It was appropriate that on the week one of my favorite short story writers won the Nobel Prize, I was reading a collection of stories written by a woman writer new to me. Until recently, it had been a while since I read short stories, and I had forgotten how much I love the form. This book, described as “compelling” in the publisher’s synopsis, surely lived up to its promise. After I finished, I looked up the author, only to realize that I really am behind on this one — how did I miss her before now? (Thank you NetGalley, for giving me the opportunity to read a book I am excited to share with my friends.)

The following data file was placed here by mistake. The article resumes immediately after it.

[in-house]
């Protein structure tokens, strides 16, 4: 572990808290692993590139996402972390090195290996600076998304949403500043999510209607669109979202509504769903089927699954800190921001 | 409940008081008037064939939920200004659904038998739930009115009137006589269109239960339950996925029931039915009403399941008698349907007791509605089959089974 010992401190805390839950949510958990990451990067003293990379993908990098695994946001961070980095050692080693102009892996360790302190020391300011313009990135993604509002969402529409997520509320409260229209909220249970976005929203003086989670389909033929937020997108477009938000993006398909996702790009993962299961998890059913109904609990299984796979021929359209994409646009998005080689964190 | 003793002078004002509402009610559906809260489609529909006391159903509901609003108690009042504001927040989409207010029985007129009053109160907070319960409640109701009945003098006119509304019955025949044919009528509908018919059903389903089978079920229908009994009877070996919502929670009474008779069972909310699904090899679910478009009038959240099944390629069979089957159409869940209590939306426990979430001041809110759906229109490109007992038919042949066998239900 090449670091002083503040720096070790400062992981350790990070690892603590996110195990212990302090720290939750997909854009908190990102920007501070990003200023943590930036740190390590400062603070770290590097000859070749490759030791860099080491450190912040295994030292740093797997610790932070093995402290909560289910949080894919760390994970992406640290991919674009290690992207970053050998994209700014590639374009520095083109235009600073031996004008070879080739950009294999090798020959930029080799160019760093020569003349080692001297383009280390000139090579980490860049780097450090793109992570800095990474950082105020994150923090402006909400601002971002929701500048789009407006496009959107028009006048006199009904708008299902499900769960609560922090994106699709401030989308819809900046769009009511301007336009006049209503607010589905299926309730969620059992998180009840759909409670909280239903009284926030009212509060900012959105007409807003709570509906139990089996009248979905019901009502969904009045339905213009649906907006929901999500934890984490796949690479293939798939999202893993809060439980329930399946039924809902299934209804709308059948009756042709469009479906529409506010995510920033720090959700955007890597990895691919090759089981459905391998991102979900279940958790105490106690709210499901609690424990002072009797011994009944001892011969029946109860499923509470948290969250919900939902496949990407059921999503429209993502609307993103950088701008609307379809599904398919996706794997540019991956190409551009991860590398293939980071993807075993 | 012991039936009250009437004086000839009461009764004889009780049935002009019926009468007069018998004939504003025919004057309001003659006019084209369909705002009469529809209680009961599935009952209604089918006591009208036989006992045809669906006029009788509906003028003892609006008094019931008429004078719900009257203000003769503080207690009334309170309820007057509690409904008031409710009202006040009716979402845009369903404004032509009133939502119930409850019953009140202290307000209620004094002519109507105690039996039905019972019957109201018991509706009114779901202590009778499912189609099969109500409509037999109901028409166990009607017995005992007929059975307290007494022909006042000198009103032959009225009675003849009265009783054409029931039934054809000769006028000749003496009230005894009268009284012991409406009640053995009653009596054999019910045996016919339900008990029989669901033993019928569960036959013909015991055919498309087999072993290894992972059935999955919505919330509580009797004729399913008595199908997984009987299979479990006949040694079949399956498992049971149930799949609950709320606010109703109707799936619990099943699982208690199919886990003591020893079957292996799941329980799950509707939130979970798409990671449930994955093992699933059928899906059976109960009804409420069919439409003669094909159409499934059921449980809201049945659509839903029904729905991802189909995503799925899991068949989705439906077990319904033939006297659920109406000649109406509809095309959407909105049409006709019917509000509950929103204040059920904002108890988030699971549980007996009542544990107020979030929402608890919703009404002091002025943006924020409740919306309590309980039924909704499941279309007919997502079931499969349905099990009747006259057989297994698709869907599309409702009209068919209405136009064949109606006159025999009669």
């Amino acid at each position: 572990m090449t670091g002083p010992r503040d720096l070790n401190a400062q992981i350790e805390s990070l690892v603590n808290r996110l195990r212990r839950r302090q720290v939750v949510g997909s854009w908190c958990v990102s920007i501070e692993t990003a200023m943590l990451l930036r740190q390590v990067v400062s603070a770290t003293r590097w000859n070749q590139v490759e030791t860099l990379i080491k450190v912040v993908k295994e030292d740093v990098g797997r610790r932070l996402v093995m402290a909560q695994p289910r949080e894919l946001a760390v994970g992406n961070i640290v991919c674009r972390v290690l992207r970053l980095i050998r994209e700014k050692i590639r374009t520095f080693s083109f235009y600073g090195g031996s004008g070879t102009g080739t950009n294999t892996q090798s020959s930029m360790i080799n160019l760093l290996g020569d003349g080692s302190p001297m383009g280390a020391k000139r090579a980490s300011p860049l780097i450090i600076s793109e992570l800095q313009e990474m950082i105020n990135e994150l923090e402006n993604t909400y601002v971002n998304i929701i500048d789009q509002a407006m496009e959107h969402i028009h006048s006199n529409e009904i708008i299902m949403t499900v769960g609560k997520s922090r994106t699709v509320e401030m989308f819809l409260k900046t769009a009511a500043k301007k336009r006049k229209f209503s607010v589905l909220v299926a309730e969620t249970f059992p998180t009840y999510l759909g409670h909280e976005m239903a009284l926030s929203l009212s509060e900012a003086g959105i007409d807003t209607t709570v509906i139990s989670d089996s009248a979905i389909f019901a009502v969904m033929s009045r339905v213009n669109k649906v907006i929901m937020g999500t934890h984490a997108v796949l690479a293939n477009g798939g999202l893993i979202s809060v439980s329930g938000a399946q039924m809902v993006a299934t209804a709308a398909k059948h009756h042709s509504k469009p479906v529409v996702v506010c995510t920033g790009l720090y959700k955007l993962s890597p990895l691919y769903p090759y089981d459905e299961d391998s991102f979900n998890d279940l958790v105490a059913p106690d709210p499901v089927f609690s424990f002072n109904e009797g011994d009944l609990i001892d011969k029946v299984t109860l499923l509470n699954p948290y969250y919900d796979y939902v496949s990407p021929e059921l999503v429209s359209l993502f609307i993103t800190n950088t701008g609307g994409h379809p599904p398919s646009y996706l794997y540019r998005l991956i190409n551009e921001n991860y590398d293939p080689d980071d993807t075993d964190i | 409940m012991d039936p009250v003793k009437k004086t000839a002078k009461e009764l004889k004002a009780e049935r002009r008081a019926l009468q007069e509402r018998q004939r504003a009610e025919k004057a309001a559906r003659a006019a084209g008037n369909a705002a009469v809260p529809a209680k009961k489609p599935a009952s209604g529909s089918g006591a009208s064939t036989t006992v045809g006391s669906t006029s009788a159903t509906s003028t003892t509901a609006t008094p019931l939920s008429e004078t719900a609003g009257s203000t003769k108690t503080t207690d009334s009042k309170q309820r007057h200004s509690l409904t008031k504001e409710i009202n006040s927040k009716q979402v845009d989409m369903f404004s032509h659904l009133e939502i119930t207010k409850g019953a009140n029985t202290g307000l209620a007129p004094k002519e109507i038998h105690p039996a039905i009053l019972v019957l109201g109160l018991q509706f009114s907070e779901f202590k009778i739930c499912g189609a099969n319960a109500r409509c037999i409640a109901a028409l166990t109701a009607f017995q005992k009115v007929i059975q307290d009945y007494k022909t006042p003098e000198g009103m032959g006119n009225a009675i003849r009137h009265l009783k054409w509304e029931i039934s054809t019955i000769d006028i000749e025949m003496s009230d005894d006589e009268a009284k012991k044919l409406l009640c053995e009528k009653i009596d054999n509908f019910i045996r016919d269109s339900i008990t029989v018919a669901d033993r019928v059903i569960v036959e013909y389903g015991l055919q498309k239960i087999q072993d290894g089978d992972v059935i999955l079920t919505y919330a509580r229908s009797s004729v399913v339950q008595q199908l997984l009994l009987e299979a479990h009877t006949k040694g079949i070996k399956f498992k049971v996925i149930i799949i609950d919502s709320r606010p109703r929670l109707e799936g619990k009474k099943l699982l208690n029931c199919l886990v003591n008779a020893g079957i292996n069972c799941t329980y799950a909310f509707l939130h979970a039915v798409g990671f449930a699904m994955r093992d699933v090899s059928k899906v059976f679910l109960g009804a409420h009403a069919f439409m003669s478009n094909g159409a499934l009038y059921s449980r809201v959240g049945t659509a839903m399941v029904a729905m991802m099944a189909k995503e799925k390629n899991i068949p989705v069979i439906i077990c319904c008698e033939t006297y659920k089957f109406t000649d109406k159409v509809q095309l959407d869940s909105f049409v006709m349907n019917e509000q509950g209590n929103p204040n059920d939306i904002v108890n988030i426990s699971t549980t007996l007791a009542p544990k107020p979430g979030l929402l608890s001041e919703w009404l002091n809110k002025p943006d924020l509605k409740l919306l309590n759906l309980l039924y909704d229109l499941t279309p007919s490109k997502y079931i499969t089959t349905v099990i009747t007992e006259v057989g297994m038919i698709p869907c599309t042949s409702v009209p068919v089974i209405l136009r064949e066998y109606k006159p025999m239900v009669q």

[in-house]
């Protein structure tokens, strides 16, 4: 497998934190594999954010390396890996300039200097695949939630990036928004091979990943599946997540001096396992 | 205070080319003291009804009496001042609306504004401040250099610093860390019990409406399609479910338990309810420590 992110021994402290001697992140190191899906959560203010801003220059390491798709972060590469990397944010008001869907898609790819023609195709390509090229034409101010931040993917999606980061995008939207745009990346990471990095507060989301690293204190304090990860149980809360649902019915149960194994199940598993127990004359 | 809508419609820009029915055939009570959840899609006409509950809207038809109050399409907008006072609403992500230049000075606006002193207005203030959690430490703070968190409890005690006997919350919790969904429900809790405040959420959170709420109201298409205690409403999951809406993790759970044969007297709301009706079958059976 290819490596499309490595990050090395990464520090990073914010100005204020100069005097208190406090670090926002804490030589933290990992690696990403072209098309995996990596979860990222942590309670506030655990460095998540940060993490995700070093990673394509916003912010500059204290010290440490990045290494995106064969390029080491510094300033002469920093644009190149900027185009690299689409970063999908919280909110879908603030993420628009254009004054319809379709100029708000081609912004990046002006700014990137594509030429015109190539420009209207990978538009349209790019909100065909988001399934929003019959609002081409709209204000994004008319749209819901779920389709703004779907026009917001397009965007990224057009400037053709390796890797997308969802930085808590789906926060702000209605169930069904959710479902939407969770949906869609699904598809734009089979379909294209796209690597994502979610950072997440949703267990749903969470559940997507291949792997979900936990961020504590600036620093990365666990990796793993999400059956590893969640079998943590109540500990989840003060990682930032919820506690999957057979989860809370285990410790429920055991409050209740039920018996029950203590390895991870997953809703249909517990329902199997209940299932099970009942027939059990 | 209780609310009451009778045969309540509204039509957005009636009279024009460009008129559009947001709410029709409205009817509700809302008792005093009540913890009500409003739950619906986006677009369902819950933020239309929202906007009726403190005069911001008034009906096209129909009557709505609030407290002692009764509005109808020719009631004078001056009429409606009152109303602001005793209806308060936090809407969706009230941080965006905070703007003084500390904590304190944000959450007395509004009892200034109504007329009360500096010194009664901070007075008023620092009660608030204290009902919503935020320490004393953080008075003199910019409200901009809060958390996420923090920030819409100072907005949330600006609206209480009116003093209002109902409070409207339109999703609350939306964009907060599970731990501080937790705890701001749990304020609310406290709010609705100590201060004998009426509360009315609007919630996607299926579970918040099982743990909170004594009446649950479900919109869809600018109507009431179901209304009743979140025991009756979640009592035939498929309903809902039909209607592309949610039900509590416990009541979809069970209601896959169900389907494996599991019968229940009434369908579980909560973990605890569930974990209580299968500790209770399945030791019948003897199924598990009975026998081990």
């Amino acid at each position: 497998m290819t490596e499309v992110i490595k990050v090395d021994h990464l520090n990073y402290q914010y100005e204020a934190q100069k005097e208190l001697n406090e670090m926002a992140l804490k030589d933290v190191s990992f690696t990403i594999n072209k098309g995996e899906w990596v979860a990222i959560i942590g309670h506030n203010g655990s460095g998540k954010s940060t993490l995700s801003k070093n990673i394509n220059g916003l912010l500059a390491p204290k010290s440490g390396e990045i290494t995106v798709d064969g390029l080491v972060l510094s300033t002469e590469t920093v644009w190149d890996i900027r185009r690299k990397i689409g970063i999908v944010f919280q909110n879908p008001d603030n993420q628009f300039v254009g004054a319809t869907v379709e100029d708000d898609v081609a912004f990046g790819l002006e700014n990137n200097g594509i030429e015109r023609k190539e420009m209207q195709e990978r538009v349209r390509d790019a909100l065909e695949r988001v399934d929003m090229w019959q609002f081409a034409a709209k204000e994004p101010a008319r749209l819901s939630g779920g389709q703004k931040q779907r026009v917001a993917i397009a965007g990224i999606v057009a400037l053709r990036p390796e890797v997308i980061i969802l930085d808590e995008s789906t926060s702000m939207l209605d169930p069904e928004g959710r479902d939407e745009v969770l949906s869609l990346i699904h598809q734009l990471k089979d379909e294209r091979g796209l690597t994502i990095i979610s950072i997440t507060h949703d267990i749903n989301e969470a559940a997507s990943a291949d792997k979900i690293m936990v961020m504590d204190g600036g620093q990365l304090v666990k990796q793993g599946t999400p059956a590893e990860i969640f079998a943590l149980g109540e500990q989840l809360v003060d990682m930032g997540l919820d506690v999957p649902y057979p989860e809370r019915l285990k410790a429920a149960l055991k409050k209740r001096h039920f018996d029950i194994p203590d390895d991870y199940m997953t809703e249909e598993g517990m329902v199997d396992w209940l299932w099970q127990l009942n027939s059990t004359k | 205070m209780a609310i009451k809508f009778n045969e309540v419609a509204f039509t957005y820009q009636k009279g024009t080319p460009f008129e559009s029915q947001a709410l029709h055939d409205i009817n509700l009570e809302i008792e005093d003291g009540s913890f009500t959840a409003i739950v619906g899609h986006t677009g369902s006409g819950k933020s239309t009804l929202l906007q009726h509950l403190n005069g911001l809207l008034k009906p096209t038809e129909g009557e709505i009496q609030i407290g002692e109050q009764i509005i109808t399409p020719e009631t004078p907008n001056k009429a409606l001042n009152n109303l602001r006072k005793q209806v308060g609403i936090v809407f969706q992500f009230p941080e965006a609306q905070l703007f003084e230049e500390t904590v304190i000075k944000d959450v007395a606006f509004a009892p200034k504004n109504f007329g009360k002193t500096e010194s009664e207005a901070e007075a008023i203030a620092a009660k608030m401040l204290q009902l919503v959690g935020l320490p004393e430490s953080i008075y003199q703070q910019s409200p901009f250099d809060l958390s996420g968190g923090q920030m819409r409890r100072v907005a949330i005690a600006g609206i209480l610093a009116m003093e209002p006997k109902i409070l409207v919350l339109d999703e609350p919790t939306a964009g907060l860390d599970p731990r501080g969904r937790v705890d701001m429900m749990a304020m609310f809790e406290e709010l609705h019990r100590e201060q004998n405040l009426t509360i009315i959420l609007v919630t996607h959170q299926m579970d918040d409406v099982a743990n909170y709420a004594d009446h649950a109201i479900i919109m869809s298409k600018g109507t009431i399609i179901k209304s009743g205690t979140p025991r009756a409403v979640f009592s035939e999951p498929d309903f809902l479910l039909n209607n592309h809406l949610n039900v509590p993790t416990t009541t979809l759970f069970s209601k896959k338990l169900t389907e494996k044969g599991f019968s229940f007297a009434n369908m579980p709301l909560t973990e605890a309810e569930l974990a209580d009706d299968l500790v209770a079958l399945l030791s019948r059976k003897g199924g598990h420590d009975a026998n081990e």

I think all but two of the stories in this collection were published before, but they have a terrific sense of time and place when put together here. Some of the characters overlapped, the time periods seemed similar within a decade or two (love to read the words “you can borrow my word processor”). The stories, for the most part, dealt with heavy themes; almost all seemed to have an undertone of violence. But what got me really hooked, was that many of them started out familiar, almost innocuous, then turned into something more serious, tense, and often, disturbing. The title story contained the perfect balance of the ordinary and the extraordinary, in the details, the writing and the theme. It elevates what starts as a rekindled friendship to the point of horror with only the subtlest of changes as the story progresses. The only glitch for me was the last story in the book. It seemed as overwrought as the unceasing barking of its theme. (It was almost like the short story version of the movie “Pacific Heights” — even if you weren’t likely to be in that particular position, the premise was real enough to put fear in your heart.) As for me, I just wanted it to be over! For a book containing 13 stories, this last one took up almost twenty percent of the pages. The problem was that I kept praying for the story to be over, and then, when it was, so was the book. Despite this, I highly recommend the collection. And, if you do have a problem with the dogs in your neighborhood, you might want to skip that last story.